Like any other engineering artifact, airplanes are a product of compromises between design, mission profile, aerodynamics, flight dynamics, structures, powerplant, systems, maintenance requirements, airport requirements, etc. As it turns out, Jack Northrop was right: Flying wings and blended wing designs are the most aerodynamically perfect solution for subsonic heavy aircraft with an added benefit of a very low radar cross section ideal for military applications.
When I was an intern at Boeing in Everett, WA back in 2000, we considered the idea of flying wings for civil transports. While the aerodynamics make them very appealing to design and build, there are several added concerns that, combined together, deter further development of a civil transport in this configuration.
EASE OF ASSEMBLY - It is easier to assemble a semi monococque fuselage and wing box as opposed to a single, large wingbox with a cabin inside.
EMERGENCY EVACUATION - The biggest drawback to large scale flying wings is that they have less surfaces available to construct walk-in entry and egress doors, which makes it difficult to evacuate the aircraft quickly in an emergency situation. As a yardstick, an A-380 can evacuate a total manifest of 700 people in a few minutes but the fuselage also accommodates no less than 16 emergency exits equipped with escape slides / rafts to do this. Said number of exits are not possible on a flying wing, making it more difficult and dangerous to conduct an evacuation in an emergency.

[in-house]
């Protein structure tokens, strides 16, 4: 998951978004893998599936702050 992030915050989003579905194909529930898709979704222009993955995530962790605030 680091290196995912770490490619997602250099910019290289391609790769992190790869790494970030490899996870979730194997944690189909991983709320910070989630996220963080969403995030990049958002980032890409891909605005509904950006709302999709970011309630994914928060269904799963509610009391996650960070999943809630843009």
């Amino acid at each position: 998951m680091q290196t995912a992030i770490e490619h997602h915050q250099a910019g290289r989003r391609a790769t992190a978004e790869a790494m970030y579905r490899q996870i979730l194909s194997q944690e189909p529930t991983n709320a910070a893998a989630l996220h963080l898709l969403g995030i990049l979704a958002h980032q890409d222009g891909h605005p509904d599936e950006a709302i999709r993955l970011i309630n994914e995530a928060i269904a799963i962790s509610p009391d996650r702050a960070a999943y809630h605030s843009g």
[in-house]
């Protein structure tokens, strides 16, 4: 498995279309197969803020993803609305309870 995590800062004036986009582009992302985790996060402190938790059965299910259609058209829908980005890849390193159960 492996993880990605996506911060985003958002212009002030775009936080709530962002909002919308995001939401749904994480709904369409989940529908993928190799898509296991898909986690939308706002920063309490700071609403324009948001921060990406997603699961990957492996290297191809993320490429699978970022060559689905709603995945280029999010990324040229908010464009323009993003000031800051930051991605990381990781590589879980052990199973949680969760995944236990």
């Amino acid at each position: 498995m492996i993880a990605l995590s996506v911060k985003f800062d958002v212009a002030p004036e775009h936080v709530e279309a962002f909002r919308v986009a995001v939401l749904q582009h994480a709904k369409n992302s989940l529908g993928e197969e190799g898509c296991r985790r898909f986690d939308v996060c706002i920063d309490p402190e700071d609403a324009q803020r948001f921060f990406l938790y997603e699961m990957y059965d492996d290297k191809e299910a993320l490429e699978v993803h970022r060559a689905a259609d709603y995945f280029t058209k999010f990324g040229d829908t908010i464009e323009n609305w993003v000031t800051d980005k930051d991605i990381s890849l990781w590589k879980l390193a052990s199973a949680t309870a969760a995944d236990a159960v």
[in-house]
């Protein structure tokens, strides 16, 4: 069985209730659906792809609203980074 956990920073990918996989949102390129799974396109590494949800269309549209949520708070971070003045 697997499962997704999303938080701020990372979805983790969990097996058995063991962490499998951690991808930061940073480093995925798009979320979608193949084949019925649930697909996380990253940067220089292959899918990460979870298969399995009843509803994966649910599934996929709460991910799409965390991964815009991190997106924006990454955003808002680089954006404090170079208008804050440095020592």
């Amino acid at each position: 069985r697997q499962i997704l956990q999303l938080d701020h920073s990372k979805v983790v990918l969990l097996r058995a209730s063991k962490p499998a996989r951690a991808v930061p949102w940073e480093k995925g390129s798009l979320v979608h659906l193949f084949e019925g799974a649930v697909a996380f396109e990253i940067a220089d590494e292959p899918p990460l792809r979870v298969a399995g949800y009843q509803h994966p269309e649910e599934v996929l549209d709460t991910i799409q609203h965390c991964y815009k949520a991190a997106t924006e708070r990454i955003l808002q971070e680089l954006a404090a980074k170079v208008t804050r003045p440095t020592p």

EASE OF MAINTENANCE - Conventional airliners contain their engines and system in easily accessed compartments along the lower parts of the fuselage and wing or tailcone pylons. On a flying wing, these systems are buried deep into the structure where they are not readily accessible.
AIRPORT INFRASTRUCTURE: Flying wings are going to have very large spans, which push the dimensional limits of existing runways, taxiways, ramp aprons, terminal gates, etc. placing limits on routes to airports which can accommodate these aircraft. This has a direct effect on operational flexibility for the airlines looking to maximize optimal routes, large amounts of paying passenger traffic, etc.